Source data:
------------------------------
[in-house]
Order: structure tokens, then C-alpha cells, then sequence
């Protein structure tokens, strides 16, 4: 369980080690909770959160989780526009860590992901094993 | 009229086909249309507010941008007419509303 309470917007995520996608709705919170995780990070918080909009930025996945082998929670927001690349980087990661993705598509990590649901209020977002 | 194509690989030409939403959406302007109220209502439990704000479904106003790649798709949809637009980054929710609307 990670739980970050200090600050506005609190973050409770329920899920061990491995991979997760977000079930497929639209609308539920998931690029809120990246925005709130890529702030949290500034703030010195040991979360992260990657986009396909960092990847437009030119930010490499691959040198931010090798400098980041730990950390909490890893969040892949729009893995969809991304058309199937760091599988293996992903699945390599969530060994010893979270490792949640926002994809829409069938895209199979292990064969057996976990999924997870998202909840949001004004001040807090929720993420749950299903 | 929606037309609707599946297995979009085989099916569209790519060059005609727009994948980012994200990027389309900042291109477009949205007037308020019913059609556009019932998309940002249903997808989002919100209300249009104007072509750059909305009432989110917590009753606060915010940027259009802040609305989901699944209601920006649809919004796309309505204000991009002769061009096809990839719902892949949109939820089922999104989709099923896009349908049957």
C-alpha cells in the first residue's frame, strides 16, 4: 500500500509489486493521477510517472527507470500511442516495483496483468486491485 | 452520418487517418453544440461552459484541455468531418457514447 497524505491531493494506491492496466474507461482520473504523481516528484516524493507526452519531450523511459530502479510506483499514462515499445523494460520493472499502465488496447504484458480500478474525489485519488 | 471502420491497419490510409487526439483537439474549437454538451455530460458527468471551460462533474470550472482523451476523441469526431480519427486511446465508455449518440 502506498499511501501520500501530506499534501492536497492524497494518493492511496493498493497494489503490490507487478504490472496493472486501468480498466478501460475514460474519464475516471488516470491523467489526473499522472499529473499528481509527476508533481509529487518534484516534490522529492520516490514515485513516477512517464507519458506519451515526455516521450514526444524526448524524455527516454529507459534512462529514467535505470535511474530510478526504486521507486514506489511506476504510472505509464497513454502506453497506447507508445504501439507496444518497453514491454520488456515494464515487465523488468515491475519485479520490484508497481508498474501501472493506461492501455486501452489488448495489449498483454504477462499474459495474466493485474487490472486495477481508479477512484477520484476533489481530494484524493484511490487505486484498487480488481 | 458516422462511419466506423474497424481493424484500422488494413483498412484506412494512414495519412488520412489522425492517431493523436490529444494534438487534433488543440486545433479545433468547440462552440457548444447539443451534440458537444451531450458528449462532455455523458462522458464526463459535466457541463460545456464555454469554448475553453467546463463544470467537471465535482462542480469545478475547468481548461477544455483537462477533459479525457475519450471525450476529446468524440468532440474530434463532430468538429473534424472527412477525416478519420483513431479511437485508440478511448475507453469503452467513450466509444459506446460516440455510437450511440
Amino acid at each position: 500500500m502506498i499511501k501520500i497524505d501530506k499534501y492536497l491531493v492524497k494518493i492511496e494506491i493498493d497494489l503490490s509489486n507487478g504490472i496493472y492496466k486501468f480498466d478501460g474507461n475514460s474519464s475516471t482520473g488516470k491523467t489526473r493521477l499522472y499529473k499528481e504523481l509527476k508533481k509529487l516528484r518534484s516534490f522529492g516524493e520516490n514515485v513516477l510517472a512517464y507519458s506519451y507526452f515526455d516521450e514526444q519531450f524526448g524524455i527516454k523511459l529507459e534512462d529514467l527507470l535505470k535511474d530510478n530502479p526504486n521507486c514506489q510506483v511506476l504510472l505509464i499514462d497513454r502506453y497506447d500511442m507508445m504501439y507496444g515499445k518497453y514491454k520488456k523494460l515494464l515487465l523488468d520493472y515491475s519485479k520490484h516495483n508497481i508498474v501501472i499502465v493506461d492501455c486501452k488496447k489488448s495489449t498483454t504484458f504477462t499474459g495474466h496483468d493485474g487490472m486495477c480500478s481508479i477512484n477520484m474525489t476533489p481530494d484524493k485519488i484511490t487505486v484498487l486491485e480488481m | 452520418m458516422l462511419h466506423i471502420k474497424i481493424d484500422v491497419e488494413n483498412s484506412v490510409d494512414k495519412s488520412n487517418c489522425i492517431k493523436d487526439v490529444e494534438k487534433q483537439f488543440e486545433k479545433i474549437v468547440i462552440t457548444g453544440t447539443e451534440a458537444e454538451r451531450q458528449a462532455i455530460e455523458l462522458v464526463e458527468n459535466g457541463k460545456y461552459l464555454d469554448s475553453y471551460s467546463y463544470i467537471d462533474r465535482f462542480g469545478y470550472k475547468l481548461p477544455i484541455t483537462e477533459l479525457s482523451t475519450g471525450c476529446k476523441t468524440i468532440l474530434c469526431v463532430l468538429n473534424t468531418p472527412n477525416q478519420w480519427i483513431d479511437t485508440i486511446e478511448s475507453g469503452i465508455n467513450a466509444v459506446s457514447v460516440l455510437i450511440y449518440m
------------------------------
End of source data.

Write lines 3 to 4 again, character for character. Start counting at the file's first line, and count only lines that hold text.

């Protein structure tokens, strides 16, 4: 369980080690909770959160989780526009860590992901094993 | 009229086909249309507010941008007419509303 309470917007995520996608709705919170995780990070918080909009930025996945082998929670927001690349980087990661993705598509990590649901209020977002 | 194509690989030409939403959406302007109220209502439990704000479904106003790649798709949809637009980054929710609307 990670739980970050200090600050506005609190973050409770329920899920061990491995991979997760977000079930497929639209609308539920998931690029809120990246925005709130890529702030949290500034703030010195040991979360992260990657986009396909960092990847437009030119930010490499691959040198931010090798400098980041730990950390909490890893969040892949729009893995969809991304058309199937760091599988293996992903699945390599969530060994010893979270490792949640926002994809829409069938895209199979292990064969057996976990999924997870998202909840949001004004001040807090929720993420749950299903 | 929606037309609707599946297995979009085989099916569209790519060059005609727009994948980012994200990027389309900042291109477009949205007037308020019913059609556009019932998309940002249903997808989002919100209300249009104007072509750059909305009432989110917590009753606060915010940027259009802040609305989901699944209601920006649809919004796309309505204000991009002769061009096809990839719902892949949109939820089922999104989709099923896009349908049957």
C-alpha cells in the first residue's frame, strides 16, 4: 500500500509489486493521477510517472527507470500511442516495483496483468486491485 | 452520418487517418453544440461552459484541455468531418457514447 497524505491531493494506491492496466474507461482520473504523481516528484516524493507526452519531450523511459530502479510506483499514462515499445523494460520493472499502465488496447504484458480500478474525489485519488 | 471502420491497419490510409487526439483537439474549437454538451455530460458527468471551460462533474470550472482523451476523441469526431480519427486511446465508455449518440 502506498499511501501520500501530506499534501492536497492524497494518493492511496493498493497494489503490490507487478504490472496493472486501468480498466478501460475514460474519464475516471488516470491523467489526473499522472499529473499528481509527476508533481509529487518534484516534490522529492520516490514515485513516477512517464507519458506519451515526455516521450514526444524526448524524455527516454529507459534512462529514467535505470535511474530510478526504486521507486514506489511506476504510472505509464497513454502506453497506447507508445504501439507496444518497453514491454520488456515494464515487465523488468515491475519485479520490484508497481508498474501501472493506461492501455486501452489488448495489449498483454504477462499474459495474466493485474487490472486495477481508479477512484477520484476533489481530494484524493484511490487505486484498487480488481 | 458516422462511419466506423474497424481493424484500422488494413483498412484506412494512414495519412488520412489522425492517431493523436490529444494534438487534433488543440486545433479545433468547440462552440457548444447539443451534440458537444451531450458528449462532455455523458462522458464526463459535466457541463460545456464555454469554448475553453467546463463544470467537471465535482462542480469545478475547468481548461477544455483537462477533459479525457475519450471525450476529446468524440468532440474530434463532430468538429473534424472527412477525416478519420483513431479511437485508440478511448475507453469503452467513450466509444459506446460516440455510437450511440